Elder Oaks Urges All Church Members to Defend Religious Freedom
Contributed By Jill Adair, Church News contributor
- Core Church doctrine related to marriage and gender cannot be changed.
- Be civil and understanding when discussing and defending religious freedom and dearly held personal beliefs.
Urging all Church members to take a stand in defense of religious freedom, Elder Dallin H. Oaks of the Quorum of the Twelve Apostles and other Church officials addressed more than 1,100 people at the Tempe Institute of Religion at Arizona State University on January 21. Over 11,000 more, age 16 and older, viewed a live broadcast of the event at 81 stake centers in Arizona.
“The leadership and membership of the Church of Jesus Christ are irrevocably committed to the principle and preservation of religious freedom because it is necessary for the divine plan for mortals to exercise their agency to make the choices necessary to progress toward eternal life,” said Elder Oaks. “In furtherance of what we believe to be the inspiration of God, our national and state constitutions guarantee the free exercise of religion by forbidding government laws or actions to restrict it.”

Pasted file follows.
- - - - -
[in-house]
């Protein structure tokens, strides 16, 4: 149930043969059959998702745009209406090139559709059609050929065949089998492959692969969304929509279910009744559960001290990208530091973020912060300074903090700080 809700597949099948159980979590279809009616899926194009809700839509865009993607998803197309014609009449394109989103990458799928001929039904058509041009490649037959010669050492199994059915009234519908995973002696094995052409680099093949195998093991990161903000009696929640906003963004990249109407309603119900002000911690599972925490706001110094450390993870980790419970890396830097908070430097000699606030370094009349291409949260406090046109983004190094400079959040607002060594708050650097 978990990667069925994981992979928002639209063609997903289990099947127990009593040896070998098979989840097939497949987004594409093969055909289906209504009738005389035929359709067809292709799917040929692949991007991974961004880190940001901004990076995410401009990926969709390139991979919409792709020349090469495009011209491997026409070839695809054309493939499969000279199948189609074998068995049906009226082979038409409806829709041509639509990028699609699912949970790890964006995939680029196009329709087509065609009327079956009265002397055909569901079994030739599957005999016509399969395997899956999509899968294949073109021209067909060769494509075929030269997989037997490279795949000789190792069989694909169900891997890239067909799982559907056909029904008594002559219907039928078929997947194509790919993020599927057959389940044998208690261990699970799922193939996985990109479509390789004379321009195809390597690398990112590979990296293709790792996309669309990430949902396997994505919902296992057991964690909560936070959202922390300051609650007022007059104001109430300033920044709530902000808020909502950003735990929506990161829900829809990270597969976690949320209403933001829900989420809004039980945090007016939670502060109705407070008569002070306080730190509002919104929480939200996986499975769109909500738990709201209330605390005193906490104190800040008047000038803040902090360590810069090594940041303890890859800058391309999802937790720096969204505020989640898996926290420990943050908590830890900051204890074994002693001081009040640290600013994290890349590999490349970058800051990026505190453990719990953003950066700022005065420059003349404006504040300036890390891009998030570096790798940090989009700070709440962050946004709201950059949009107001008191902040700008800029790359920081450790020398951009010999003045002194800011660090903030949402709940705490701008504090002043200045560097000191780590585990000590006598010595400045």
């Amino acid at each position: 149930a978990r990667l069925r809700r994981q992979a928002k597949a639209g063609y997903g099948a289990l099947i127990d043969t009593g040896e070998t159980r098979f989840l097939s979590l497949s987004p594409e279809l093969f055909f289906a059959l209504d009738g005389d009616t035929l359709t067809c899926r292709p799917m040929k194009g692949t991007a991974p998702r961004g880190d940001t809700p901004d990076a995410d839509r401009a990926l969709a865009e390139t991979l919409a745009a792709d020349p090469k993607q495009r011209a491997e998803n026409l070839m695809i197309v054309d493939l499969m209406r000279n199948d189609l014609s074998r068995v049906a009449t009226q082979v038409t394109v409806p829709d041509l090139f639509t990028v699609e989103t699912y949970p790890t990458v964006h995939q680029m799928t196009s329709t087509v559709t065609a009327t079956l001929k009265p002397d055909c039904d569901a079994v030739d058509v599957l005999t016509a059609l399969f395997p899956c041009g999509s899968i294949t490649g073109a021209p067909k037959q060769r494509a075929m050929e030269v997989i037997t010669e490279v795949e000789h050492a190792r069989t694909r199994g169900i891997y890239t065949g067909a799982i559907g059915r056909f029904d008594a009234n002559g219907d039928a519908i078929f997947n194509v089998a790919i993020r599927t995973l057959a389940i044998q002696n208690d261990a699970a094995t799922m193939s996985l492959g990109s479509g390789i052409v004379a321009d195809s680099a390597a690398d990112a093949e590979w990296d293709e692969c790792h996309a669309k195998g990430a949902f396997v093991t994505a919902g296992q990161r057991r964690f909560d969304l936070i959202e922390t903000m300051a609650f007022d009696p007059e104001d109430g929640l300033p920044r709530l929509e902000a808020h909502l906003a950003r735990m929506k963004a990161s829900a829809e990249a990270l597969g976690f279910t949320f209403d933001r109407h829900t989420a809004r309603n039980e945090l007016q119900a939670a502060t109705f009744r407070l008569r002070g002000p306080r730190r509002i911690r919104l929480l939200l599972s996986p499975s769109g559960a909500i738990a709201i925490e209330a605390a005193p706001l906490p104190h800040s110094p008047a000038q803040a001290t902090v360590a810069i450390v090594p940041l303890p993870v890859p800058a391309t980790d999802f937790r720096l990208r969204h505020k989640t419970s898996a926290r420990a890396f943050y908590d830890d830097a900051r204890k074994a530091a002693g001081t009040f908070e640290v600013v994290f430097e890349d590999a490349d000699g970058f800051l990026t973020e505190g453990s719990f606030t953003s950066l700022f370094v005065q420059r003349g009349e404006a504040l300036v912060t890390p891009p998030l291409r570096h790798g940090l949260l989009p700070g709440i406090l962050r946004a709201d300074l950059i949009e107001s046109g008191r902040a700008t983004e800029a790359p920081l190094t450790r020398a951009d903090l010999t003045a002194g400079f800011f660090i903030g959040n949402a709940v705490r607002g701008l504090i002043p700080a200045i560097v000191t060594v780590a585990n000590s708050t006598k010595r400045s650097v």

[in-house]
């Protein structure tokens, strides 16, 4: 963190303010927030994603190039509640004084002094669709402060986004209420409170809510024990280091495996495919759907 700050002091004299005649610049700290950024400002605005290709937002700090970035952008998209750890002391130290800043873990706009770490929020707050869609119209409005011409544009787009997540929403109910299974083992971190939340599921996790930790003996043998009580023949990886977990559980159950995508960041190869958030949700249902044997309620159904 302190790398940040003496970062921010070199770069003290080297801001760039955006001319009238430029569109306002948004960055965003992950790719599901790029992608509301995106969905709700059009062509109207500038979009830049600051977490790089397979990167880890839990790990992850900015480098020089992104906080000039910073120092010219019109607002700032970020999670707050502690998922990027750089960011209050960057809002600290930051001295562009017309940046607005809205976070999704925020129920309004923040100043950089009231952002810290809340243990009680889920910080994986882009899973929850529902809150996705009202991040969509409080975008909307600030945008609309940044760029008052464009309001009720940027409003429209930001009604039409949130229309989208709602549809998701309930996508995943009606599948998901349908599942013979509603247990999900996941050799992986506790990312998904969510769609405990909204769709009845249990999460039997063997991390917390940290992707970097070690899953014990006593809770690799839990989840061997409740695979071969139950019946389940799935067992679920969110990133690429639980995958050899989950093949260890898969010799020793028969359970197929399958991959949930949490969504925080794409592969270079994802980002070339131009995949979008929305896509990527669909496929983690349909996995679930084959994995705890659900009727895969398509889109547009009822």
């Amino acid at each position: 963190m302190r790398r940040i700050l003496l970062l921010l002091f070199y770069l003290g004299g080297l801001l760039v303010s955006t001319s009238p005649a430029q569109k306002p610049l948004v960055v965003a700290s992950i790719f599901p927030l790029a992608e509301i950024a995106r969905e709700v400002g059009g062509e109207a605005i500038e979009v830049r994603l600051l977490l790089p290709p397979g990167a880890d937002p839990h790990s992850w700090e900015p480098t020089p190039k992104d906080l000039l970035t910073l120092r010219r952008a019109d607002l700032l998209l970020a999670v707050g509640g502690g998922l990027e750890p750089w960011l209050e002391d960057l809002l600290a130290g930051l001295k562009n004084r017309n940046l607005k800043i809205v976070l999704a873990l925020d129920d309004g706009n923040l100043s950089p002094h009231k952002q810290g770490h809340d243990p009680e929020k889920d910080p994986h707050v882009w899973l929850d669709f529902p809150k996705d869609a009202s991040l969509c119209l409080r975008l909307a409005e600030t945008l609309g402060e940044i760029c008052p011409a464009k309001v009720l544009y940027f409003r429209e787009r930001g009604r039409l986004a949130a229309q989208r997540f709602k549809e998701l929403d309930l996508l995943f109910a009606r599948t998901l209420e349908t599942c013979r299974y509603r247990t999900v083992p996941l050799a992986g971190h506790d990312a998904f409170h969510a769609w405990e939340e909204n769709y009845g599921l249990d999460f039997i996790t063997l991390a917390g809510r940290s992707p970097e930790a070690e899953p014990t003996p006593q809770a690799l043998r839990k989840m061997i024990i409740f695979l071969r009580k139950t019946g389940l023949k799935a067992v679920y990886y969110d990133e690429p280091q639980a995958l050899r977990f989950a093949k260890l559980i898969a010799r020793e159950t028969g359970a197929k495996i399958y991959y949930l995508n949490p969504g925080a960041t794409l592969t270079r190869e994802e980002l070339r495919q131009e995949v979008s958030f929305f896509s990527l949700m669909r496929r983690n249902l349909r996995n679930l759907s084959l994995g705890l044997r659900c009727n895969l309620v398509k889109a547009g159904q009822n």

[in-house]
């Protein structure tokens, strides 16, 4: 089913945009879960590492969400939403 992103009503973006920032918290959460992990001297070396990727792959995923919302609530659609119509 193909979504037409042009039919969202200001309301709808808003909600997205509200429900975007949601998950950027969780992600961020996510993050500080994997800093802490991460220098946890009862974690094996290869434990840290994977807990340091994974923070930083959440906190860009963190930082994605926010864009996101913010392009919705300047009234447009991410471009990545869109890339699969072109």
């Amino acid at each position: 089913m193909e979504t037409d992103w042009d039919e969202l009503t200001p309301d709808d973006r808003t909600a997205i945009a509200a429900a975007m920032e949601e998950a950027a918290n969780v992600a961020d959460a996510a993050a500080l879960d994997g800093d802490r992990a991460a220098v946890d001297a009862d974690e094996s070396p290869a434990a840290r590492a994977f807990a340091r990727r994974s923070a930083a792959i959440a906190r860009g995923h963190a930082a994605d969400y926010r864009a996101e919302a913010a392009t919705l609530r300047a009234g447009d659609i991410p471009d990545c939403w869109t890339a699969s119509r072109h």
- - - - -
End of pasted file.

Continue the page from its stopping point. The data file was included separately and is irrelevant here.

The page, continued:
He explained that core principles of Church doctrine, such as those identified in “The Family: A Proclamation to the World,” are divinely given doctrine of the restored Church and cannot be changed.
“The most important Church doctrine being currently attacked is our practice and reliance on the traditional man-woman marriage and family,” Elder Oaks said. “The family proclamation begins with the declaration that ‘marriage between a man and a woman is ordained of God and that the family is central to the Creator’s plan for the eternal destiny of His children.’”
He said when the proclamation was presented by President Gordon B. Hinckley in 1995, many Church members questioned why such an official pronouncement of commonly accepted beliefs was necessary. Today, “we see the hand of the Lord in identifying our doctrine in clear terms,” Elder Oaks said.
“There are many political, legal, and social pressures for changes that deemphasize the importance or change the definition of marriage, confuse gender, or homogenize the differences between men and women that are essential to accomplish God’s great plan,” he said. “Our eternal perspective sets us against such changes.”
Speaking prior to Elder Oaks was Elder Von G. Keetch, General Authority Seventy, and Elder Lance B. Wickman, general counsel of the Church and an emeritus General Authority Seventy.
Elder Keetch, who conducted the meeting, said the purpose of the Religious Freedom Conference was to assist Church members in understanding the role they can and should play in defense of basic constitutional rights.